NY lender says he spends his days 'trying to get these deals to work'
The state of lending – or lack thereof – comes down to leverage. But in these volatile times, it’s difficult to gauge the degree of leverage lenders are able to take.
That’s an assessment Abe Bergman (pictured), president and co-founder of New York-based Eastern Union, recently gave Mortgage Professional America. Given the challenges of today’s market – exacerbated by uncertainty – he jokes about the state of his routine is these days: “Waking up every morning and trying to get these deals to work.”
Of course, his role is much more complicated than that. Similarly, the challenges of the market are influenced by known economic factors – but a good measure of uncertainty added to the mix has made things that much more complicated too, he said.
Bergman was asked if the lending rate set by the Fed played the most prominent role, and quickly disabused of the notion. Sure, it plays a key role. But remember: It’s complicated.
“It’s very much rooted in that, but more importantly than that is the uncertainty of it,” Bergman said. “People still don’t know what the end of the movie is. You have to keep in mind it’s a lot more complicated than that. I don’t claim to be an expert on financial policy and things like that; I understand that on a basic level. Costs of funds to a lender is a lot more than just where the Fed rate is. So, it’s a lot more complicated than that, but that’s definitely a driving factor.”
It’s the not knowing how it will all shake out that has made commercial lending that much more challenging, he suggested: “Not knowing what it’s going to look like,” he explained. “Most people who have money in the bank have gone in and said ‘hey, what rate are we getting?’ For the first time in the past 20 years, people are actually going to the banks and asking, ‘what rate are you going to give me on a money market?’ And: ‘If you don’t give me a good rate, I might move it to another bank.’”
He explained the brazen nature of such customers: “Because it’s actually a significant difference from when we were only getting .1% on it.”
It’s increasingly about the costs of funds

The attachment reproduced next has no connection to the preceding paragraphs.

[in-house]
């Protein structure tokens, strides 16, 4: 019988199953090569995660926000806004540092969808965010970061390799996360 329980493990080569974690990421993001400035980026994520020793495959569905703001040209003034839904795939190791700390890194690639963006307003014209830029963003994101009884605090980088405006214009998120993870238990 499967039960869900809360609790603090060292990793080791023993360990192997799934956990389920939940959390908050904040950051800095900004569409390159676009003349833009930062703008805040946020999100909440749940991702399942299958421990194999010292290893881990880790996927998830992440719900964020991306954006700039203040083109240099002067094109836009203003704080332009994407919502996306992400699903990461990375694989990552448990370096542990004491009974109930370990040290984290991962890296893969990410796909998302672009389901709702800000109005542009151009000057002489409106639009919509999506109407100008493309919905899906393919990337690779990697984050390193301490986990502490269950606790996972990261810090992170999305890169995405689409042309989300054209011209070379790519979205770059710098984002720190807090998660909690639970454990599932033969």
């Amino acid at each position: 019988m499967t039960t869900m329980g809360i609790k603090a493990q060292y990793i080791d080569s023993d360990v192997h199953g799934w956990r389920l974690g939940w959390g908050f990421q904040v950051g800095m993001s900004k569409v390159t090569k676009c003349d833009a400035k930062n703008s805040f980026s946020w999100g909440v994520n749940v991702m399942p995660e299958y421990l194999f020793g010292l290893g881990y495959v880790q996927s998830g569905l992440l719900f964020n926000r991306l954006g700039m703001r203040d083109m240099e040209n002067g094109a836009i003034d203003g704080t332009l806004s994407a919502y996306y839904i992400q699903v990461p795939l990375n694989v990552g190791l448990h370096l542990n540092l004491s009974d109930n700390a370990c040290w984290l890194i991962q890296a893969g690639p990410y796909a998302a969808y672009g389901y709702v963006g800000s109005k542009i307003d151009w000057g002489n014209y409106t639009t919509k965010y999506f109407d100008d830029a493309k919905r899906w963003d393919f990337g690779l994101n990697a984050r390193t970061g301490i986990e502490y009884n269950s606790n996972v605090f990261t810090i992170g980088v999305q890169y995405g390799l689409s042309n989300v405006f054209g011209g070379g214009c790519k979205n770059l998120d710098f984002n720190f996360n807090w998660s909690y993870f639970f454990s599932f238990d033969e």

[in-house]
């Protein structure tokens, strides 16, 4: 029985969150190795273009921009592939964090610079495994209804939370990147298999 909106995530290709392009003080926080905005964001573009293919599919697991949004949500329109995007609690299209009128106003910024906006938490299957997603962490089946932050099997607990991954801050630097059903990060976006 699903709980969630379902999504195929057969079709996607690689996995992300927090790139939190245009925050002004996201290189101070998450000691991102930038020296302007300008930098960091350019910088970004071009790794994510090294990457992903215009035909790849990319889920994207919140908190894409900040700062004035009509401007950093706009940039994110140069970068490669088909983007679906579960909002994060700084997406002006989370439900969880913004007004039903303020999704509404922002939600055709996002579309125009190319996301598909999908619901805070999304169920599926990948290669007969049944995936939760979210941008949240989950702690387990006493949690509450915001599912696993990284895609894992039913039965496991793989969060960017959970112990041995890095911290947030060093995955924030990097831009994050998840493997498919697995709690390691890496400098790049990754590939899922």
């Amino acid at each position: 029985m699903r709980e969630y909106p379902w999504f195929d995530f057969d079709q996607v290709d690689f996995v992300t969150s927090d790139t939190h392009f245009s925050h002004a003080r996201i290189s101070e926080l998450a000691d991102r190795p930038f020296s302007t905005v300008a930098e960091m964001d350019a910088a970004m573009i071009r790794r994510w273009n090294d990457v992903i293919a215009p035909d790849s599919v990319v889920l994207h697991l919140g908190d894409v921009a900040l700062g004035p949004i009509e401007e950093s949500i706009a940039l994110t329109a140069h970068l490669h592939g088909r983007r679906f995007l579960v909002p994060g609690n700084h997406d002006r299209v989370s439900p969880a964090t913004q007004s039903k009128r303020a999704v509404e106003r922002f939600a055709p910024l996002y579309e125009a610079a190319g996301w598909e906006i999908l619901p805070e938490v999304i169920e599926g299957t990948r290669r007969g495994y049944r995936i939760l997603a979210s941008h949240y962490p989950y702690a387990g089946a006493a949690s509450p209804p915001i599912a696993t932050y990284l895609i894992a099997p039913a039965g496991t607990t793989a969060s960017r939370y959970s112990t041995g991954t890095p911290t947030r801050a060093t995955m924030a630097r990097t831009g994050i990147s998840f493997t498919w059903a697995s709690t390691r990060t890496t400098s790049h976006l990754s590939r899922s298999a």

The upshot: “Banks are paying much more for their deposits,” Bergman said. “Where is that going to end up in a year from now? What will they be paying on those deposits? The same? More? Or less? That’s a big factor in your cost of funds.”
Cost of funds refers to how much banks and financial institutions spend in order to acquire money to lend to their customers, as defined by Investopedia. Stated simply, the cost of funds refers to the interest rates banks must pay when they borrow funds from the Federal Reserve bank, the passage defines.
“The spread between the cost of funds and the interest rate charged to borrowers represents one of the main sources of profit for many financial institutions,” Investopedia explains. “Lower cost of funds commonly generates better returns for banks when they are used for short-term and long-term loans to borrowers. When costs are high, that is passed on to borrowers, which means they must pay higher interest rates to access credit.”
Those are immutable facts but remember: Today, It’s complicated.
Funds are having a tough go at it too
It’s not just lenders having to achieve borrowing equilibriums but funds too, Bergman said: “This is a big issue when it comes to lenders and even funds. So the funds that are lending money – they’re lending some of their own money but also leveraging their loans. So what’s their cost of leverage going to be?”
The hovering cloud of uncertainty doesn’t help any: “Anytime there’s uncertainty, when you’re getting your money on short term rates and lending if out on long term rates, it creates a challenge.”
The long-time political platitude guiding those running for office on what their focus should be in resonating with voters succinctly suggests “It’s the economy, stupid.” Increasingly, the new iterations seems to be: “It’s the uncertainty, dummy.”
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